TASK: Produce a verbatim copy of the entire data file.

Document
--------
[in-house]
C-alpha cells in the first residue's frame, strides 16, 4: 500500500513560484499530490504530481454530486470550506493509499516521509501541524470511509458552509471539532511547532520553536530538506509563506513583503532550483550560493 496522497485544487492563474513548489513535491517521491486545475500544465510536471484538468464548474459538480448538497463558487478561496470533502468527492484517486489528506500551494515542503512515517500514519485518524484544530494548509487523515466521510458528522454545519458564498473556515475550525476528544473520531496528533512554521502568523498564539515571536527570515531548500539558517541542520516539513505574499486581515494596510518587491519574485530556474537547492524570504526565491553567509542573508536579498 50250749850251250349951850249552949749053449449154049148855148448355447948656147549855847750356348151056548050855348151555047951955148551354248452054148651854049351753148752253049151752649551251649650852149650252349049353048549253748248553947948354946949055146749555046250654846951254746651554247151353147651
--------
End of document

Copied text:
[in-house]
C-alpha cells in the first residue's frame, strides 16, 4: 500500500513560484499530490504530481454530486470550506493509499516521509501541524470511509458552509471539532511547532520553536530538506509563506513583503532550483550560493 496522497485544487492563474513548489513535491517521491486545475500544465510536471484538468464548474459538480448538497463558487478561496470533502468527492484517486489528506500551494515542503512515517500514519485518524484544530494548509487523515466521510458528522454545519458564498473556515475550525476528544473520531496528533512554521502568523498564539515571536527570515531548500539558517541542520516539513505574499486581515494596510518587491519574485530556474537547492524570504526565491553567509542573508536579498 50250749850251250349951850249552949749053449449154049148855148448355447948656147549855847750356348151056548050855348151555047951955148551354248452054148651854049351753148752253049151752649551251649650852149650252349049353048549253748248553947948354946949055146749555046250654846951254746651554247151353147651